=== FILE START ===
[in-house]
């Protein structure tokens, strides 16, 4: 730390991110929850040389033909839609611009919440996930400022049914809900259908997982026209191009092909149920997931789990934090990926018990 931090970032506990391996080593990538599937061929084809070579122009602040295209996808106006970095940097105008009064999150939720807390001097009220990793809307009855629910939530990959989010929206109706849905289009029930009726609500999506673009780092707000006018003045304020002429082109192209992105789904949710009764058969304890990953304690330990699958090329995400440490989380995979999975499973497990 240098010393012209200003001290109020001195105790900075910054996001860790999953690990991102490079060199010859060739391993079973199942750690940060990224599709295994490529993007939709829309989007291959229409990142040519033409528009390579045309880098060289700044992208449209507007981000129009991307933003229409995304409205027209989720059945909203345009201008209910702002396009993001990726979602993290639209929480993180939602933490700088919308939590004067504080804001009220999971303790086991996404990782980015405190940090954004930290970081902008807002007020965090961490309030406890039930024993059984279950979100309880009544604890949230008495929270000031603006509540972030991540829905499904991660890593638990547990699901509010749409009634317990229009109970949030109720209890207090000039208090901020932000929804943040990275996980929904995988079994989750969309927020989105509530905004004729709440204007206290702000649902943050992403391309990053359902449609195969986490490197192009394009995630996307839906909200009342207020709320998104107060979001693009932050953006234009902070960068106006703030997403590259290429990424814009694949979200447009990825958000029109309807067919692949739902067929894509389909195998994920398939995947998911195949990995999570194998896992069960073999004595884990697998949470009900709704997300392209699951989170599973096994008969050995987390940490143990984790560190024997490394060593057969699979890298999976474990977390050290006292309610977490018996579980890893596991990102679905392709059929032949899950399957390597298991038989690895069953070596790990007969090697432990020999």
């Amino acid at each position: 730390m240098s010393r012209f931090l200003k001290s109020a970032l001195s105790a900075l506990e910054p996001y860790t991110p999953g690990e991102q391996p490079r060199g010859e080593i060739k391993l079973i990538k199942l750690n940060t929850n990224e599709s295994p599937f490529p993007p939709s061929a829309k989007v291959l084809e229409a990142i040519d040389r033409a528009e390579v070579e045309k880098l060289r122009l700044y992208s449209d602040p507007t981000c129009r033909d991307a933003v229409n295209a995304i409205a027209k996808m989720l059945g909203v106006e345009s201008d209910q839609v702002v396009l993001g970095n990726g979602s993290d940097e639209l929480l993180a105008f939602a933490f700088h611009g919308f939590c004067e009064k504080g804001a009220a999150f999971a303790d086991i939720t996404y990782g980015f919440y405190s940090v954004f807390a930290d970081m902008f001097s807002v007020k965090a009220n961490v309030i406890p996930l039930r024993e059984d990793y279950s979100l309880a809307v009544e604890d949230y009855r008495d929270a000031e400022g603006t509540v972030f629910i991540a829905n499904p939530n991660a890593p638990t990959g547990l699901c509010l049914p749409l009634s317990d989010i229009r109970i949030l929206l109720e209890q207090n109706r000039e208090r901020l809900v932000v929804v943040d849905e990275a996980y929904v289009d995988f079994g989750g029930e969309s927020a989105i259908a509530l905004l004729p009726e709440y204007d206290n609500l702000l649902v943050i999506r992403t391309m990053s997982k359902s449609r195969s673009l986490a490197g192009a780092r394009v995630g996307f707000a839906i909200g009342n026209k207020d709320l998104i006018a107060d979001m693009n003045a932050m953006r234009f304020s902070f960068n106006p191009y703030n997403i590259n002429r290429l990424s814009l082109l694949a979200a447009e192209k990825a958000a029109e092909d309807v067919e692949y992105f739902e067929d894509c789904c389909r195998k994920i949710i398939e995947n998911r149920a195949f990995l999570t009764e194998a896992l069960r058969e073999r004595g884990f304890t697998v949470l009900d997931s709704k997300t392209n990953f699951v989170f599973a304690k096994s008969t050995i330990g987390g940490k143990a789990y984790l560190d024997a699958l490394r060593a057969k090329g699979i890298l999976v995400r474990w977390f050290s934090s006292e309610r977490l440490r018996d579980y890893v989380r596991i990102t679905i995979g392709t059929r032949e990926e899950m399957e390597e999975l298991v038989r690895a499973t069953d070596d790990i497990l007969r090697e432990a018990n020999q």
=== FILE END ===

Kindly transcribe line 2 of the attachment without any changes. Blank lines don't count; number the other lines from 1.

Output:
């Protein structure tokens, strides 16, 4: 730390991110929850040389033909839609611009919440996930400022049914809900259908997982026209191009092909149920997931789990934090990926018990 931090970032506990391996080593990538599937061929084809070579122009602040295209996808106006970095940097105008009064999150939720807390001097009220990793809307009855629910939530990959989010929206109706849905289009029930009726609500999506673009780092707000006018003045304020002429082109192209992105789904949710009764058969304890990953304690330990699958090329995400440490989380995979999975499973497990 240098010393012209200003001290109020001195105790900075910054996001860790999953690990991102490079060199010859060739391993079973199942750690940060990224599709295994490529993007939709829309989007291959229409990142040519033409528009390579045309880098060289700044992208449209507007981000129009991307933003229409995304409205027209989720059945909203345009201008209910702002396009993001990726979602993290639209929480993180939602933490700088919308939590004067504080804001009220999971303790086991996404990782980015405190940090954004930290970081902008807002007020965090961490309030406890039930024993059984279950979100309880009544604890949230008495929270000031603006509540972030991540829905499904991660890593638990547990699901509010749409009634317990229009109970949030109720209890207090000039208090901020932000929804943040990275996980929904995988079994989750969309927020989105509530905004004729709440204007206290702000649902943050992403391309990053359902449609195969986490490197192009394009995630996307839906909200009342207020709320998104107060979001693009932050953006234009902070960068106006703030997403590259290429990424814009694949979200447009990825958000029109309807067919692949739902067929894509389909195998994920398939995947998911195949990995999570194998896992069960073999004595884990697998949470009900709704997300392209699951989170599973096994008969050995987390940490143990984790560190024997490394060593057969699979890298999976474990977390050290006292309610977490018996579980890893596991990102679905392709059929032949899950399957390597298991038989690895069953070596790990007969090697432990020999």